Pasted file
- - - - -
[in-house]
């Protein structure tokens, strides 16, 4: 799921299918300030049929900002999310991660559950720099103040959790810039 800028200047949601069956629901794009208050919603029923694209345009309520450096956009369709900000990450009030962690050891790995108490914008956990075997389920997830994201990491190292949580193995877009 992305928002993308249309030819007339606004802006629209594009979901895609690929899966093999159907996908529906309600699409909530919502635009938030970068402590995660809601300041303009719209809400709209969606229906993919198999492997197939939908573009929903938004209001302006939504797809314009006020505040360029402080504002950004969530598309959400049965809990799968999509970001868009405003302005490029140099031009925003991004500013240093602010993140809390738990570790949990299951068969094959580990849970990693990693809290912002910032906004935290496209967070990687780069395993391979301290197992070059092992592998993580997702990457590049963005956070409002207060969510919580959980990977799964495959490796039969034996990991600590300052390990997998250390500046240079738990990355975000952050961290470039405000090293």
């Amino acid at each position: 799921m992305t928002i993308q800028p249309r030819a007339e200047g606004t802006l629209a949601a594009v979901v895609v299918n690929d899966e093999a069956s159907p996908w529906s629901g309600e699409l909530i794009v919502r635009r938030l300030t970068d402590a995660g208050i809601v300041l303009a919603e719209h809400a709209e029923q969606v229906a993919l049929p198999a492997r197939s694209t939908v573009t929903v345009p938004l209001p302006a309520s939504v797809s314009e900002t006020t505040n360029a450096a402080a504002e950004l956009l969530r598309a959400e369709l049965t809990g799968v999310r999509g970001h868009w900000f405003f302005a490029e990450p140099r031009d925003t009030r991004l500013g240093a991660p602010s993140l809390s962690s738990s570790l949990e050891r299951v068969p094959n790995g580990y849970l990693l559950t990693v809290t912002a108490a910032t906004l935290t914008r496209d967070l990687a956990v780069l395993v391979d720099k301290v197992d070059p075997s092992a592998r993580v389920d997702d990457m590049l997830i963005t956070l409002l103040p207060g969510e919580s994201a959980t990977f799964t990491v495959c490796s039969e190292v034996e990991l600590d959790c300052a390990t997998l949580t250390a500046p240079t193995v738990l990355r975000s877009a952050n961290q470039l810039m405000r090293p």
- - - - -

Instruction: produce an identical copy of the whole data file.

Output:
[in-house]
């Protein structure tokens, strides 16, 4: 799921299918300030049929900002999310991660559950720099103040959790810039 800028200047949601069956629901794009208050919603029923694209345009309520450096956009369709900000990450009030962690050891790995108490914008956990075997389920997830994201990491190292949580193995877009 992305928002993308249309030819007339606004802006629209594009979901895609690929899966093999159907996908529906309600699409909530919502635009938030970068402590995660809601300041303009719209809400709209969606229906993919198999492997197939939908573009929903938004209001302006939504797809314009006020505040360029402080504002950004969530598309959400049965809990799968999509970001868009405003302005490029140099031009925003991004500013240093602010993140809390738990570790949990299951068969094959580990849970990693990693809290912002910032906004935290496209967070990687780069395993391979301290197992070059092992592998993580997702990457590049963005956070409002207060969510919580959980990977799964495959490796039969034996990991600590300052390990997998250390500046240079738990990355975000952050961290470039405000090293």
């Amino acid at each position: 799921m992305t928002i993308q800028p249309r030819a007339e200047g606004t802006l629209a949601a594009v979901v895609v299918n690929d899966e093999a069956s159907p996908w529906s629901g309600e699409l909530i794009v919502r635009r938030l300030t970068d402590a995660g208050i809601v300041l303009a919603e719209h809400a709209e029923q969606v229906a993919l049929p198999a492997r197939s694209t939908v573009t929903v345009p938004l209001p302006a309520s939504v797809s314009e900002t006020t505040n360029a450096a402080a504002e950004l956009l969530r598309a959400e369709l049965t809990g799968v999310r999509g970001h868009w900000f405003f302005a490029e990450p140099r031009d925003t009030r991004l500013g240093a991660p602010s993140l809390s962690s738990s570790l949990e050891r299951v068969p094959n790995g580990y849970l990693l559950t990693v809290t912002a108490a910032t906004l935290t914008r496209d967070l990687a956990v780069l395993v391979d720099k301290v197992d070059p075997s092992a592998r993580v389920d997702d990457m590049l997830i963005t956070l409002l103040p207060g969510e919580s994201a959980t990977f799964t990491v495959c490796s039969e190292v034996e990991l600590d959790c300052a390990t997998l949580t250390a500046p240079t193995v738990l990355r975000s877009a952050n961290q470039l810039m405000r090293p």